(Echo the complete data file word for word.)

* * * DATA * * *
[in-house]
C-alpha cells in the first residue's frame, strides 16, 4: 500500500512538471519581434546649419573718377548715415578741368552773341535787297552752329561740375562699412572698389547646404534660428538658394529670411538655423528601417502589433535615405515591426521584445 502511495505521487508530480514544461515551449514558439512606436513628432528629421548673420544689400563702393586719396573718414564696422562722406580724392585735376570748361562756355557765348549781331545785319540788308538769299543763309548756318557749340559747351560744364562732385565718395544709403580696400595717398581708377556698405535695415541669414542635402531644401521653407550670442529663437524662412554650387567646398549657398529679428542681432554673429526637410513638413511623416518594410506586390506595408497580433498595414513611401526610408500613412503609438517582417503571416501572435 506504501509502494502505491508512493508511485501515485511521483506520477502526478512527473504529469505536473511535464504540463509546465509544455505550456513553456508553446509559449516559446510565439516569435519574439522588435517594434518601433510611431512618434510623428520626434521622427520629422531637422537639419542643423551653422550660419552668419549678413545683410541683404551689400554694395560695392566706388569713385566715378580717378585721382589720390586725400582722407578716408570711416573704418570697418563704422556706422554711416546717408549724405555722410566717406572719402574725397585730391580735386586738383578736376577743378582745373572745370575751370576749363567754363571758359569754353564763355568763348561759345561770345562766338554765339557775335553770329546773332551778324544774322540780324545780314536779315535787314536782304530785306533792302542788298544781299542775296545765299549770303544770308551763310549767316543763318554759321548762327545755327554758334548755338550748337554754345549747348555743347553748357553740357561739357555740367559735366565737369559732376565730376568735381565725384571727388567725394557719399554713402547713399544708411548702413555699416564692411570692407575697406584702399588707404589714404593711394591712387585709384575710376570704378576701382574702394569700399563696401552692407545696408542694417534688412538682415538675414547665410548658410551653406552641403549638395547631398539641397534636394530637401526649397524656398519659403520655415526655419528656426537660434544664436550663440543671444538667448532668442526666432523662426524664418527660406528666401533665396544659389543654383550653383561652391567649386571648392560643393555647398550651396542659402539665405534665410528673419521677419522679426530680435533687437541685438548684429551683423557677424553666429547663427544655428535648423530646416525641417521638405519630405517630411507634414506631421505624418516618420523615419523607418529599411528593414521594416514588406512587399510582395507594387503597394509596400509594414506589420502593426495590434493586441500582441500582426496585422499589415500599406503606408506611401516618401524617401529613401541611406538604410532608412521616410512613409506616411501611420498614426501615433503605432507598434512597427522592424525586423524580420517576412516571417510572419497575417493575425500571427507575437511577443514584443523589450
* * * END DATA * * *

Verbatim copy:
[in-house]
C-alpha cells in the first residue's frame, strides 16, 4: 500500500512538471519581434546649419573718377548715415578741368552773341535787297552752329561740375562699412572698389547646404534660428538658394529670411538655423528601417502589433535615405515591426521584445 502511495505521487508530480514544461515551449514558439512606436513628432528629421548673420544689400563702393586719396573718414564696422562722406580724392585735376570748361562756355557765348549781331545785319540788308538769299543763309548756318557749340559747351560744364562732385565718395544709403580696400595717398581708377556698405535695415541669414542635402531644401521653407550670442529663437524662412554650387567646398549657398529679428542681432554673429526637410513638413511623416518594410506586390506595408497580433498595414513611401526610408500613412503609438517582417503571416501572435 506504501509502494502505491508512493508511485501515485511521483506520477502526478512527473504529469505536473511535464504540463509546465509544455505550456513553456508553446509559449516559446510565439516569435519574439522588435517594434518601433510611431512618434510623428520626434521622427520629422531637422537639419542643423551653422550660419552668419549678413545683410541683404551689400554694395560695392566706388569713385566715378580717378585721382589720390586725400582722407578716408570711416573704418570697418563704422556706422554711416546717408549724405555722410566717406572719402574725397585730391580735386586738383578736376577743378582745373572745370575751370576749363567754363571758359569754353564763355568763348561759345561770345562766338554765339557775335553770329546773332551778324544774322540780324545780314536779315535787314536782304530785306533792302542788298544781299542775296545765299549770303544770308551763310549767316543763318554759321548762327545755327554758334548755338550748337554754345549747348555743347553748357553740357561739357555740367559735366565737369559732376565730376568735381565725384571727388567725394557719399554713402547713399544708411548702413555699416564692411570692407575697406584702399588707404589714404593711394591712387585709384575710376570704378576701382574702394569700399563696401552692407545696408542694417534688412538682415538675414547665410548658410551653406552641403549638395547631398539641397534636394530637401526649397524656398519659403520655415526655419528656426537660434544664436550663440543671444538667448532668442526666432523662426524664418527660406528666401533665396544659389543654383550653383561652391567649386571648392560643393555647398550651396542659402539665405534665410528673419521677419522679426530680435533687437541685438548684429551683423557677424553666429547663427544655428535648423530646416525641417521638405519630405517630411507634414506631421505624418516618420523615419523607418529599411528593414521594416514588406512587399510582395507594387503597394509596400509594414506589420502593426495590434493586441500582441500582426496585422499589415500599406503606408506611401516618401524617401529613401541611406538604410532608412521616410512613409506616411501611420498614426501615433503605432507598434512597427522592424525586423524580420517576412516571417510572419497575417493575425500571427507575437511577443514584443523589450